This Valentine season, not even animals can escape cupid's arrows. This, at least, is the case with female elephants, known as cows, and rhinos in Dudhwa National Park (DNP), about 250km from here.
Two tame cows, who are put to use by the national park for patrolling, recently eloped with wild tuskers. While one has come back, foresters are anxiously await the other's return.
In another case, a love triangle has led to a tragedy in the woods where a female rhino's capers with two young brothers led to a bloody duel between her suitors, ultimately resulting in one's death.
DNP deputy director Dr VK Singh has confirmed the episodes. The cows, Sulochna and Chameli, had gone out for a stroll in the forest with their newborns Vinayak and Suheli. They had been on a month-long "maternity leave", (they were relieved from patrolling duty) as they had recently given birth. While ambling around, they came in contact with a herd of wild tuskers, whose charms they couldn't resist.
The cows, says Dr Singh, followed the wild males deep into the woods. While Chameli came back to her post the next day with her calf, Sulochna is yet to return.
"There is nothing extraordinary about tame cows making away with wild tuskers. They return to their native place after some time," says Wildlife Trust of India deputy director and elephant expert Dr Sandeep Tiwari. He said he had also come across similar instances in Kaziranga National Park.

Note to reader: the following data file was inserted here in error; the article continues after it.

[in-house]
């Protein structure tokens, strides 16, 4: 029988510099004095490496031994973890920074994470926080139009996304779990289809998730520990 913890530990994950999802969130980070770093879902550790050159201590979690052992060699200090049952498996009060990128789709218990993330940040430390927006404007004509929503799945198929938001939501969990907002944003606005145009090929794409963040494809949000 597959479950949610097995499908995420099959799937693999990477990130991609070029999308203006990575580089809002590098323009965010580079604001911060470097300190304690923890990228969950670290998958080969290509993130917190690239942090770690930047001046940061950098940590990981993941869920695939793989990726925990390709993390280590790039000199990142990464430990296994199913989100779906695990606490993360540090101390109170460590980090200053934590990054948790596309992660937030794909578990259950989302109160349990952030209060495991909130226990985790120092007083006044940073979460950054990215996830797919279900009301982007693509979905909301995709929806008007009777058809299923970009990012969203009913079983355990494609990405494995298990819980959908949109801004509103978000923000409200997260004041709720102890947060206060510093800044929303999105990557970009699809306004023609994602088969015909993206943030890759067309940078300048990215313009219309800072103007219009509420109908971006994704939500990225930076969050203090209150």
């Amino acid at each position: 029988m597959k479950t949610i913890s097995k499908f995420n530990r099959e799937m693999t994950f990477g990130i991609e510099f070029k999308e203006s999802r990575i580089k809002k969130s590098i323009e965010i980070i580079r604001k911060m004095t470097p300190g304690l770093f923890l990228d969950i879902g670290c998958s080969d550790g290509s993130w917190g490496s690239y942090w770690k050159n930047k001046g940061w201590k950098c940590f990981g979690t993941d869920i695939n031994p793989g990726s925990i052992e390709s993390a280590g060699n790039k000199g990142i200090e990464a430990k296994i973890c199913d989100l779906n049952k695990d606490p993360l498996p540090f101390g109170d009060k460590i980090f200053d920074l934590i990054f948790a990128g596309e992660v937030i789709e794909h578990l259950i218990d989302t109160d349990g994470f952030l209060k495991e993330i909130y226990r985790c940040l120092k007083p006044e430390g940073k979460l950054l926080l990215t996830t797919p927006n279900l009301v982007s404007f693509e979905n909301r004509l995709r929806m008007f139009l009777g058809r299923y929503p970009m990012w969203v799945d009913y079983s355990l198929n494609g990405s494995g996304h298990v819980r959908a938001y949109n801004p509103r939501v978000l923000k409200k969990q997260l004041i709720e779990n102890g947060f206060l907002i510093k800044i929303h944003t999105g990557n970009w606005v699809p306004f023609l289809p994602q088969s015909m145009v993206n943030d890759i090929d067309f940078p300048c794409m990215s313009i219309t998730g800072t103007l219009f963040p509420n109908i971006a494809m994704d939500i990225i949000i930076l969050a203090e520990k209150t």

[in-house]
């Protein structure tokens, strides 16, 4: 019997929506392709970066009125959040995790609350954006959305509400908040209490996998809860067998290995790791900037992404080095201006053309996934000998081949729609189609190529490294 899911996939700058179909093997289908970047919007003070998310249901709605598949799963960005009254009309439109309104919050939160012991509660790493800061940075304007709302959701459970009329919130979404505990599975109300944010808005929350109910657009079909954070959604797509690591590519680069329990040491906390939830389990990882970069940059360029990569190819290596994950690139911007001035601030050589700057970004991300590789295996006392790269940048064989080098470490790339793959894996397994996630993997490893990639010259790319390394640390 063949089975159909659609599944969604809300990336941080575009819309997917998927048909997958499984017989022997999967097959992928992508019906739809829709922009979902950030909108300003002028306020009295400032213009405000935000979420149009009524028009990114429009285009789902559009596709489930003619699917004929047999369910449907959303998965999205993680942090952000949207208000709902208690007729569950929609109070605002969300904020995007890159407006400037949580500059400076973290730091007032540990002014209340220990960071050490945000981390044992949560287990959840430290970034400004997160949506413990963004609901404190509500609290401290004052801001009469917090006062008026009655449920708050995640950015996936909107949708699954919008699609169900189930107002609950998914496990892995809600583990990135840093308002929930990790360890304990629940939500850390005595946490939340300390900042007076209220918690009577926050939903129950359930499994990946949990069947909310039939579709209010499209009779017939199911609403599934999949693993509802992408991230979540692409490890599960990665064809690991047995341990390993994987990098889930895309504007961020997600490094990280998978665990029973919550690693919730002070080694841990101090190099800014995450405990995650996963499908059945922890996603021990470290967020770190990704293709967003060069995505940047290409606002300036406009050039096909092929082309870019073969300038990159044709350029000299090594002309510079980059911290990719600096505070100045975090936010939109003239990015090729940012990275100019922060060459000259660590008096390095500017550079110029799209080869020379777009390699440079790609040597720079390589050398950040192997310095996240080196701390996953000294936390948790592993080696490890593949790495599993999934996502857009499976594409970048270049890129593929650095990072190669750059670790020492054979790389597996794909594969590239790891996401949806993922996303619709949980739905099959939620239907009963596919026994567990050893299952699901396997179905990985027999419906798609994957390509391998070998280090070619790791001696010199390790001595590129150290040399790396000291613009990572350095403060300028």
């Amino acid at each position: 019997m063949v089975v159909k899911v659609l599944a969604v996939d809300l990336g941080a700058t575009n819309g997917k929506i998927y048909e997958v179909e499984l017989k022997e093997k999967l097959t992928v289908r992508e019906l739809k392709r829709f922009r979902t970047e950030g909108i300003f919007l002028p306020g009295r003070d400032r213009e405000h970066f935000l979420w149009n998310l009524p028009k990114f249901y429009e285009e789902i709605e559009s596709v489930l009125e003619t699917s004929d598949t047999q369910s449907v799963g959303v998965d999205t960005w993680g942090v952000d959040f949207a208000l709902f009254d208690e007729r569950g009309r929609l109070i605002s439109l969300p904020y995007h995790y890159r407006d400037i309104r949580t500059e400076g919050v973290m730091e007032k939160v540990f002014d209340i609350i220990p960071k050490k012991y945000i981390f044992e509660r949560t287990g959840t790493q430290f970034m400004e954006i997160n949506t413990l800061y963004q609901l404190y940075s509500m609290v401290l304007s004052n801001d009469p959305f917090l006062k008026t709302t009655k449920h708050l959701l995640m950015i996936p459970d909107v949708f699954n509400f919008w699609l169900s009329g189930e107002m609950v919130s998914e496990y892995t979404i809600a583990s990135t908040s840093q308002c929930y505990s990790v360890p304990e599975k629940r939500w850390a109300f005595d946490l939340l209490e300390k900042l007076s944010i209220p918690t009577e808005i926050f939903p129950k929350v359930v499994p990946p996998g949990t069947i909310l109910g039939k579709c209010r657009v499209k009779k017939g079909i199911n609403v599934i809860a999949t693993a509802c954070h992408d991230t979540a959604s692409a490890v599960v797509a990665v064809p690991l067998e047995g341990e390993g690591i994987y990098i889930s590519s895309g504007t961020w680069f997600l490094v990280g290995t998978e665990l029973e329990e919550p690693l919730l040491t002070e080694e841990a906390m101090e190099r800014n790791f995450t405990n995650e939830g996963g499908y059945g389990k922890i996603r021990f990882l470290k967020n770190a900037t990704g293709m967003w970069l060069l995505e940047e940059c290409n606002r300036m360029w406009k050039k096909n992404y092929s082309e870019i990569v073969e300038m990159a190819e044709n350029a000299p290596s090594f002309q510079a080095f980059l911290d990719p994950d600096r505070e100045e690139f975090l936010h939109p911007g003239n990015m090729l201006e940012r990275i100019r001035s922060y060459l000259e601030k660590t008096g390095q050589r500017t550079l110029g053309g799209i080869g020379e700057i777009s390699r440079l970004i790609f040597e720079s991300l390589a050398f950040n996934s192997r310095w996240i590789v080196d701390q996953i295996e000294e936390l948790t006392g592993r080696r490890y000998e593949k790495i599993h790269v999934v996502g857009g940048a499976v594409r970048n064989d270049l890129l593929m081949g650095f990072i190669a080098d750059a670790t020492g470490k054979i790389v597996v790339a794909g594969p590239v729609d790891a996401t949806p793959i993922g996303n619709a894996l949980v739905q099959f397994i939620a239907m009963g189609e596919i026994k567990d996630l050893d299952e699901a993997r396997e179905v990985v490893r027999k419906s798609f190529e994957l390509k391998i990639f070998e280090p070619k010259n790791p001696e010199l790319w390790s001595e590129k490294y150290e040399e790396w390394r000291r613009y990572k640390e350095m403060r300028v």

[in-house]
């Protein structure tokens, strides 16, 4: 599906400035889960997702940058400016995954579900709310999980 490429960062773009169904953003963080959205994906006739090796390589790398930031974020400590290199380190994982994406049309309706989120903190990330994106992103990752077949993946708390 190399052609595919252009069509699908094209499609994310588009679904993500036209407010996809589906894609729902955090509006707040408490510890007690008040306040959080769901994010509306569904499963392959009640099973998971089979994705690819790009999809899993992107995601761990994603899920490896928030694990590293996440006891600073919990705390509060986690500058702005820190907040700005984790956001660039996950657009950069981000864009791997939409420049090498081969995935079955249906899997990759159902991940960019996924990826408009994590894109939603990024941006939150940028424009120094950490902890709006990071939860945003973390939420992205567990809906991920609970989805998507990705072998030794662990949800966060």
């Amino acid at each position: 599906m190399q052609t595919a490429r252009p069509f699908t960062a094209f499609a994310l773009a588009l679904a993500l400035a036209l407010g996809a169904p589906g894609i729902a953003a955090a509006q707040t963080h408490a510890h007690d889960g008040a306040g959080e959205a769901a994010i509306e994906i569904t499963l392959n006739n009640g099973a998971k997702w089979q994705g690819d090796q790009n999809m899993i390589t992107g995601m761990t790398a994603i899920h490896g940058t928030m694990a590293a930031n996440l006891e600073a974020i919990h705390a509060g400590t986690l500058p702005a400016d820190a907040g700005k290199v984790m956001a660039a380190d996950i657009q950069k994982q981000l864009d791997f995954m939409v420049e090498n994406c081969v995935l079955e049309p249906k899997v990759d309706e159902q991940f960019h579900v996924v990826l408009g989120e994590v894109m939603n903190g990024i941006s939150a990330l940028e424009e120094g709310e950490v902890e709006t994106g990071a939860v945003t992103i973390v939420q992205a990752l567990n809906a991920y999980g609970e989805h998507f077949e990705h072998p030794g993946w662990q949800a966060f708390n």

In another case of Valentine fever, rhino brothers Nakul and Sahdev fought a bloody battle to win the pleasure of the company of a female, who had been playing amorous games with both of them in a (literally) wild version of two-timing. Foresters say the duel carried on for over three days as the female watched on from a distance. Finally, Sahdev succumbed to his grievous injuries and Nakul walked off into the forest with his trophy wife.
"This is the season of love for animals as much as it is for us," says famous filmmaker Mike Pandey, who is known for his award-winning documentaries on the environment and wildlife. "Whether it is elephants, rhinos, tigers or other wild animals, this is the time of the year when they are ready for mating," he says.
With Sahdev's death, the rhino count in DNP has dropped to 31. Apart from the northeast, the national park is the only place in India where rhinos are found.